Nothing keeps Mike White from his daily dairy deliveries — not even surgery. Two weeks ago, the third-generation milkman wrapped up his route at 11:30 a.m., showered and arrived at the hospital by 1:30 p.m. for what was fortunately an uneventful hernia repair.

“When you’re self-employed, you really have to have things scheduled out,” Mike says.

You also have to be circumspect about whom to tap when the doctor says you can’t lift more than 15 pounds for a month. Mike knew he needed help to haul milk, ice cream and frozen meat on 50 stops a day, four days a week, in St. Louis Park, Edina and Minneapolis. He knew he needed David Nelson.

“My parents have been served by Mike since before I was born,” says David, a 20-year-old exercise science student at the University of Minnesota Duluth.

The youngest of five children, David always was the biggest milk drinker in his clan. Even better, he’s a competitive weightlifter.

“He’s stronger than me,” Mike confirms, “although I’m curiously strong for my age,” which is 61.

Mike has been driving his sunny yellow and white White’s Dairy Delivery truck since 1978, following the legacy of his grandfather, Emmett, and father, James. Mike’s wife, Suzie, had her own route for years, and his son, Steve, a teacher, pitched in when he was younger.

The week before surgery, Mike began training David, who quickly grasped the wisdom behind rule No. 1: Go to bed early. David awoke at 3:15 a.m., “to consume lots of caffeine,” and arrived at Mike’s St. Louis Park home before 5. They drove together to Kemp’s Dairy in northeast Minneapolis, loaded the truck and arrived at their first stop, the St. Louis Park Emergency Program (STEP), just before 7. After leaving 135 dozen eggs (a weekly donation from Mike’s parish), they stopped at a day care center.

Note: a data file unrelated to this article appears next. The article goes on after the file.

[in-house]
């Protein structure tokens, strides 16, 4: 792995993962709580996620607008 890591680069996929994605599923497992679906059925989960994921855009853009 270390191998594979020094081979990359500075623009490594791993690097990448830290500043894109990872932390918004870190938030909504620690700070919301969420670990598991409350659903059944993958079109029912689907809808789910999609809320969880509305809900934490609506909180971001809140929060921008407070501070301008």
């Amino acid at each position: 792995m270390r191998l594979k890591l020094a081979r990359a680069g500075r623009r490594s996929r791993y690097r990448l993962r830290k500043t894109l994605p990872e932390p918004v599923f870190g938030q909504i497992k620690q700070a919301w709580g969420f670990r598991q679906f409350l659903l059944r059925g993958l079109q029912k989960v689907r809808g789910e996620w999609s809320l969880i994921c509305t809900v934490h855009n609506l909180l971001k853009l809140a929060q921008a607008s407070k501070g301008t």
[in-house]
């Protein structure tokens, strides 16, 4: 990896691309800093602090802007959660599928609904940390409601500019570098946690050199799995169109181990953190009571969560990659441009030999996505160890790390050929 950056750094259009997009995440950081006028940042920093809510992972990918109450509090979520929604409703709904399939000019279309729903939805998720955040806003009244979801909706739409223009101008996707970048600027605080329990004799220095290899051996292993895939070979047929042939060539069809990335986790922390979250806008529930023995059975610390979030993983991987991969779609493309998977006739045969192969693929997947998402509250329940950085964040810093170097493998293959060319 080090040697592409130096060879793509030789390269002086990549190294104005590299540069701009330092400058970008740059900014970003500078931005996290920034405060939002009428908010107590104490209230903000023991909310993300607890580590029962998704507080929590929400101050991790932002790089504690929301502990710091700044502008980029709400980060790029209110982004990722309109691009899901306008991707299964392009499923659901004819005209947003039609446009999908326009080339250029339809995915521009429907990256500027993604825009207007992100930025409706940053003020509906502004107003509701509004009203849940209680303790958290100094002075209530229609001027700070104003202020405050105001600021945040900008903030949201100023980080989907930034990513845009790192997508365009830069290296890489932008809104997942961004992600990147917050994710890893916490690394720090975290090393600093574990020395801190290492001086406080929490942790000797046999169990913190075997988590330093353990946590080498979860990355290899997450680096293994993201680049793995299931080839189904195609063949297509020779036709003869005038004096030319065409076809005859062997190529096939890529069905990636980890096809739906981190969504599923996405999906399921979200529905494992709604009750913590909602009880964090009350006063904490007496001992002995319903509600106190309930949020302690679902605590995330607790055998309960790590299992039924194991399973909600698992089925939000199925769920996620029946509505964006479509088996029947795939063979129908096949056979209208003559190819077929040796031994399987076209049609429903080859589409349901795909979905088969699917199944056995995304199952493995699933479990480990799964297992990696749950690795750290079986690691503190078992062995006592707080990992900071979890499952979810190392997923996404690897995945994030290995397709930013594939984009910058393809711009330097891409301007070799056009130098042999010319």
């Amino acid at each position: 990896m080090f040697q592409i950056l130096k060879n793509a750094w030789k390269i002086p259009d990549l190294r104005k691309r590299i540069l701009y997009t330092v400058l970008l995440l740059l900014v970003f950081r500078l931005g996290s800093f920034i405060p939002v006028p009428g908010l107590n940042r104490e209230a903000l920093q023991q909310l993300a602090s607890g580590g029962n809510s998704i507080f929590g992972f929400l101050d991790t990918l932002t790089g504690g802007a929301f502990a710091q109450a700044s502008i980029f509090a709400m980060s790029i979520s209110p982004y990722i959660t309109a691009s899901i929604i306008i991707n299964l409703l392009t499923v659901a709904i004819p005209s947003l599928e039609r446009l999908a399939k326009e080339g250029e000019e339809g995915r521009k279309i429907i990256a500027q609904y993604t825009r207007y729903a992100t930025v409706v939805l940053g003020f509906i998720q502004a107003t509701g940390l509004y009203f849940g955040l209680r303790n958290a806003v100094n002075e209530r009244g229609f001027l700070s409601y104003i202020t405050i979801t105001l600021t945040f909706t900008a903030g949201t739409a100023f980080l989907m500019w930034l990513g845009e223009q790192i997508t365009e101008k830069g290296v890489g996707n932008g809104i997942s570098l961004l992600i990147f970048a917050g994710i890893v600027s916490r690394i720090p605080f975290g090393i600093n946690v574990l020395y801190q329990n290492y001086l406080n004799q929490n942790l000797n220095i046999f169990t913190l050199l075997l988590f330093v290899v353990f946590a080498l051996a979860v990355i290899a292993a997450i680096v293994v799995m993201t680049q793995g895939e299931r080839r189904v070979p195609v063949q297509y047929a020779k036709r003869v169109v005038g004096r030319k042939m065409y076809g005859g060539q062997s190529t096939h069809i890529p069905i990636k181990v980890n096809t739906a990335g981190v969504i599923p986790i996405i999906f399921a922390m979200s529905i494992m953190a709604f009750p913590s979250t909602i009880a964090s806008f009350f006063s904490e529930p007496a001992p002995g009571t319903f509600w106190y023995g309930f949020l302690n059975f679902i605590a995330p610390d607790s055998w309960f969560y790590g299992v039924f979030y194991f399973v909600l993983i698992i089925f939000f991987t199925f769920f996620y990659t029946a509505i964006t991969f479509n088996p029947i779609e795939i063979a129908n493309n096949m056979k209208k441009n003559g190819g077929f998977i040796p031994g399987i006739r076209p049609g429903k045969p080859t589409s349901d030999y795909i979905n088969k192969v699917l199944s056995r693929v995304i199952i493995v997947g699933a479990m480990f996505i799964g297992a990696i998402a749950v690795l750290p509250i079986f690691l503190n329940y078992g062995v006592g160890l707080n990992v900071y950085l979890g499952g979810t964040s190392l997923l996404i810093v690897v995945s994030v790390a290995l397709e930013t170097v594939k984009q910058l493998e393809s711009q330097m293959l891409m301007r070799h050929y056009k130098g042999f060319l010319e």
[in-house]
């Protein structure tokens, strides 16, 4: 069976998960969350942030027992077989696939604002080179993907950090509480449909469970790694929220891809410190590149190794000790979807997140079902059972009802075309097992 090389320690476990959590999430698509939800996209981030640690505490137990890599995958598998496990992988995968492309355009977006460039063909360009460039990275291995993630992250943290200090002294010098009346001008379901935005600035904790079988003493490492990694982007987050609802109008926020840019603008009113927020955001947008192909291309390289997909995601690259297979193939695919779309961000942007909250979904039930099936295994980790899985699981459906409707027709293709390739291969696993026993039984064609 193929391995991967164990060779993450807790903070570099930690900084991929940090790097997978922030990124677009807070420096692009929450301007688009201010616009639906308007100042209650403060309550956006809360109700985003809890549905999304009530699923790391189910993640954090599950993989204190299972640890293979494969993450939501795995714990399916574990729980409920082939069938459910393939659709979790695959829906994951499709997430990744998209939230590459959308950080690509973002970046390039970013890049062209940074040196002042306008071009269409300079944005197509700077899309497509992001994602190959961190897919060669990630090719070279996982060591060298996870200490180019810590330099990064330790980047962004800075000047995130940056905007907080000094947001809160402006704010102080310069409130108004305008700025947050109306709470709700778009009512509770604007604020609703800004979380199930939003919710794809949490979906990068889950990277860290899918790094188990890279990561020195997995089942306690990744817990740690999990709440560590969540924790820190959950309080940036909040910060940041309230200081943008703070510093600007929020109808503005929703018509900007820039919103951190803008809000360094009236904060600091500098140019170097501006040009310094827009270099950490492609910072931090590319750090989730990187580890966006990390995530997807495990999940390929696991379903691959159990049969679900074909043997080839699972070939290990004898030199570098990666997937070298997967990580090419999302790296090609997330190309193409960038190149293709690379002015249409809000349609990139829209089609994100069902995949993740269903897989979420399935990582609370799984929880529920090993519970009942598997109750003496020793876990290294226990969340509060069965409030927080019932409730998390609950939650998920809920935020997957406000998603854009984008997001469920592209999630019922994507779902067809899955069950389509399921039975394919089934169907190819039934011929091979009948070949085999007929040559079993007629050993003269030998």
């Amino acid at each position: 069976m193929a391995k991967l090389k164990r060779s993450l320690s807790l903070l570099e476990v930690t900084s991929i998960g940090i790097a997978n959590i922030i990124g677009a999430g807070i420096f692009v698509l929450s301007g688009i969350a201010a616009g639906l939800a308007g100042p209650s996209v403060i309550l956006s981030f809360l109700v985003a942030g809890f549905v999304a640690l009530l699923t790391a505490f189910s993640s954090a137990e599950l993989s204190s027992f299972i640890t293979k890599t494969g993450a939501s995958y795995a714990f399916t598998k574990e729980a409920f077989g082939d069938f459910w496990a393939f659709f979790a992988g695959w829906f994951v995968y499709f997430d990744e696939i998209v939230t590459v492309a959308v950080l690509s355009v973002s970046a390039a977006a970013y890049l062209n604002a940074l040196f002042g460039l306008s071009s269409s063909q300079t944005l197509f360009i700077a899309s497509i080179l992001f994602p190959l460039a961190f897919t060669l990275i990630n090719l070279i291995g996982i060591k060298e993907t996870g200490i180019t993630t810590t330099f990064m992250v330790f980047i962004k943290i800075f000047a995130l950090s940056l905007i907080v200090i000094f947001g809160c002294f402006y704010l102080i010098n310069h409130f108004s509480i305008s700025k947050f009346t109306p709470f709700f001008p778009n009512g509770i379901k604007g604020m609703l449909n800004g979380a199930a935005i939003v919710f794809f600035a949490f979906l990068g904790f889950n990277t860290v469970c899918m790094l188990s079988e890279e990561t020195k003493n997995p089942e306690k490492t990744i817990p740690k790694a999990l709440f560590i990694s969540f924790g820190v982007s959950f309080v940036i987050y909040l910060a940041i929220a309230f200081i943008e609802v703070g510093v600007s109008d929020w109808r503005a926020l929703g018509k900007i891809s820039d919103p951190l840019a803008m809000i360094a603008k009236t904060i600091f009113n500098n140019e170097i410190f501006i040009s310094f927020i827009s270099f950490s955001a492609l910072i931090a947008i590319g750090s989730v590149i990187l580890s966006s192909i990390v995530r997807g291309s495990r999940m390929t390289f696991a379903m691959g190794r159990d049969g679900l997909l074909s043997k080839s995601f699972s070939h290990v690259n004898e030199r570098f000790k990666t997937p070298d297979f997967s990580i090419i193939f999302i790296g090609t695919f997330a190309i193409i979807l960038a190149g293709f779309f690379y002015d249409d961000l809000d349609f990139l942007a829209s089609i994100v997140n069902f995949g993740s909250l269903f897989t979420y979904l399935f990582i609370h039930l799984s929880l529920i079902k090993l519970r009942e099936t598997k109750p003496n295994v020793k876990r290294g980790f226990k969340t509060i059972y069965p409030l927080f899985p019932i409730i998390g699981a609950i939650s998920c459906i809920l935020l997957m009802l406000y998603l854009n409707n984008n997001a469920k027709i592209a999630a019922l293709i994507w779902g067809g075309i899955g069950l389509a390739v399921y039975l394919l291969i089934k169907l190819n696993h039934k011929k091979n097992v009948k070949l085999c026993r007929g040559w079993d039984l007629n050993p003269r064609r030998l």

“Mike, what’s the best way to get these on here?” David asked as he studied his dolly and several crates of milk.

“Oh, right. I haven’t shown you that, yet,” Mike says. “Just tip it back like that.”

On a tree-lined street, they jumped out in matching red shirts for a series of home deliveries.

“She forgot me,” Mike says, after repeatedly ringing the doorbell of a new customer. “It’s hard to remember until you get into a pattern.”

Next door, a seasoned customer awaits. She gets milk. Her dog gets a Milkbone from a 10-pound box Mike keeps in his truck. (He has cat treats, too.)

Four days later, post-surgery, Mike is back in the driver’s seat, directing David, frozen pizza by frozen pizza.

“It went pretty good,” says Mike, who might try to keep his competent assistant a bit longer.

“The best part is interacting with people,” David says, including one young woman in a UMD Bulldogs shirt. “I’m learning to pay attention to details,” David adds, “and am finding out just how bad the drivers are on the highway.”